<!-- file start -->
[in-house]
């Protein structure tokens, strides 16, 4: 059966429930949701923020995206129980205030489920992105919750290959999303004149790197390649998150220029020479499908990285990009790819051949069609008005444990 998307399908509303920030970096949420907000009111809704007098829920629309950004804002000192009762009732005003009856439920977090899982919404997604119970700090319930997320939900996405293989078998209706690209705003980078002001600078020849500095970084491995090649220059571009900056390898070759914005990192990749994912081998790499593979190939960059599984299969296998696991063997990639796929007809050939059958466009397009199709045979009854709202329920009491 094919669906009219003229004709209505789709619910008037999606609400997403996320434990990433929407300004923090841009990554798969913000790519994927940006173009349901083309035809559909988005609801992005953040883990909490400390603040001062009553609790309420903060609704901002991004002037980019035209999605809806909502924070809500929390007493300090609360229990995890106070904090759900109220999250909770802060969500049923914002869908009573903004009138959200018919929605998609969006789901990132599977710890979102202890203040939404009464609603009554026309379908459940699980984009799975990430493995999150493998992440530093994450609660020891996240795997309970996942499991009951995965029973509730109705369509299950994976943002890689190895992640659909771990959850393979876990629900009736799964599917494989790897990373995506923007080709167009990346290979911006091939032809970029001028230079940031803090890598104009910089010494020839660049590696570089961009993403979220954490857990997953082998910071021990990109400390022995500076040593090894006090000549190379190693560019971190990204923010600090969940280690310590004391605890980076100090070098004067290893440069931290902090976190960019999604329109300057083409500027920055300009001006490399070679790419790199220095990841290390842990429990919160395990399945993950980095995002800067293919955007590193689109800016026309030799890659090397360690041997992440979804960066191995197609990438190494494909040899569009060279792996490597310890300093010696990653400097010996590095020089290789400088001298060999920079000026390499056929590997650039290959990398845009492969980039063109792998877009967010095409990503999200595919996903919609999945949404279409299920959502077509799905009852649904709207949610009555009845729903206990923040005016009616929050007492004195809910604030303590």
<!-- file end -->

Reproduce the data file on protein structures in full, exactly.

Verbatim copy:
[in-house]
């Protein structure tokens, strides 16, 4: 059966429930949701923020995206129980205030489920992105919750290959999303004149790197390649998150220029020479499908990285990009790819051949069609008005444990 998307399908509303920030970096949420907000009111809704007098829920629309950004804002000192009762009732005003009856439920977090899982919404997604119970700090319930997320939900996405293989078998209706690209705003980078002001600078020849500095970084491995090649220059571009900056390898070759914005990192990749994912081998790499593979190939960059599984299969296998696991063997990639796929007809050939059958466009397009199709045979009854709202329920009491 094919669906009219003229004709209505789709619910008037999606609400997403996320434990990433929407300004923090841009990554798969913000790519994927940006173009349901083309035809559909988005609801992005953040883990909490400390603040001062009553609790309420903060609704901002991004002037980019035209999605809806909502924070809500929390007493300090609360229990995890106070904090759900109220999250909770802060969500049923914002869908009573903004009138959200018919929605998609969006789901990132599977710890979102202890203040939404009464609603009554026309379908459940699980984009799975990430493995999150493998992440530093994450609660020891996240795997309970996942499991009951995965029973509730109705369509299950994976943002890689190895992640659909771990959850393979876990629900009736799964599917494989790897990373995506923007080709167009990346290979911006091939032809970029001028230079940031803090890598104009910089010494020839660049590696570089961009993403979220954490857990997953082998910071021990990109400390022995500076040593090894006090000549190379190693560019971190990204923010600090969940280690310590004391605890980076100090070098004067290893440069931290902090976190960019999604329109300057083409500027920055300009001006490399070679790419790199220095990841290390842990429990919160395990399945993950980095995002800067293919955007590193689109800016026309030799890659090397360690041997992440979804960066191995197609990438190494494909040899569009060279792996490597310890300093010696990653400097010996590095020089290789400088001298060999920079000026390499056929590997650039290959990398845009492969980039063109792998877009967010095409990503999200595919996903919609999945949404279409299920959502077509799905009852649904709207949610009555009845729903206990923040005016009616929050007492004195809910604030303590």